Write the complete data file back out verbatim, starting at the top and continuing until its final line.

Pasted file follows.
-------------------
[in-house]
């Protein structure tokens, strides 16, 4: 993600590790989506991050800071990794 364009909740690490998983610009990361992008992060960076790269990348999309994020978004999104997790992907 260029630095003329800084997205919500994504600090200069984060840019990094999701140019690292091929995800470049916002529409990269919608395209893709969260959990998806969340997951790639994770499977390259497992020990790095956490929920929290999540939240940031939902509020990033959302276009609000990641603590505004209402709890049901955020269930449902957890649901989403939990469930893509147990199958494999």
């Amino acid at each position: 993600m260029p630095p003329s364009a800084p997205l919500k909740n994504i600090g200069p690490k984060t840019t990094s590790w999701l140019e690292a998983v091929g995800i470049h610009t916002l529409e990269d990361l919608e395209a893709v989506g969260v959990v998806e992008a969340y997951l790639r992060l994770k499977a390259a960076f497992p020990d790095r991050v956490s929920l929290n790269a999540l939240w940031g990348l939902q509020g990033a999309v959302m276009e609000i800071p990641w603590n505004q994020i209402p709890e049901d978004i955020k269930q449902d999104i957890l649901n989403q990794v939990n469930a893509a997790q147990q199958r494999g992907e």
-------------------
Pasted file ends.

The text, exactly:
[in-house]
């Protein structure tokens, strides 16, 4: 993600590790989506991050800071990794 364009909740690490998983610009990361992008992060960076790269990348999309994020978004999104997790992907 260029630095003329800084997205919500994504600090200069984060840019990094999701140019690292091929995800470049916002529409990269919608395209893709969260959990998806969340997951790639994770499977390259497992020990790095956490929920929290999540939240940031939902509020990033959302276009609000990641603590505004209402709890049901955020269930449902957890649901989403939990469930893509147990199958494999």
């Amino acid at each position: 993600m260029p630095p003329s364009a800084p997205l919500k909740n994504i600090g200069p690490k984060t840019t990094s590790w999701l140019e690292a998983v091929g995800i470049h610009t916002l529409e990269d990361l919608e395209a893709v989506g969260v959990v998806e992008a969340y997951l790639r992060l994770k499977a390259a960076f497992p020990d790095r991050v956490s929920l929290n790269a999540l939240w940031g990348l939902q509020g990033a999309v959302m276009e609000i800071p990641w603590n505004q994020i209402p709890e049901d978004i955020k269930q449902d999104i957890l649901n989403q990794v939990n469930a893509a997790q147990q199958r494999g992907e």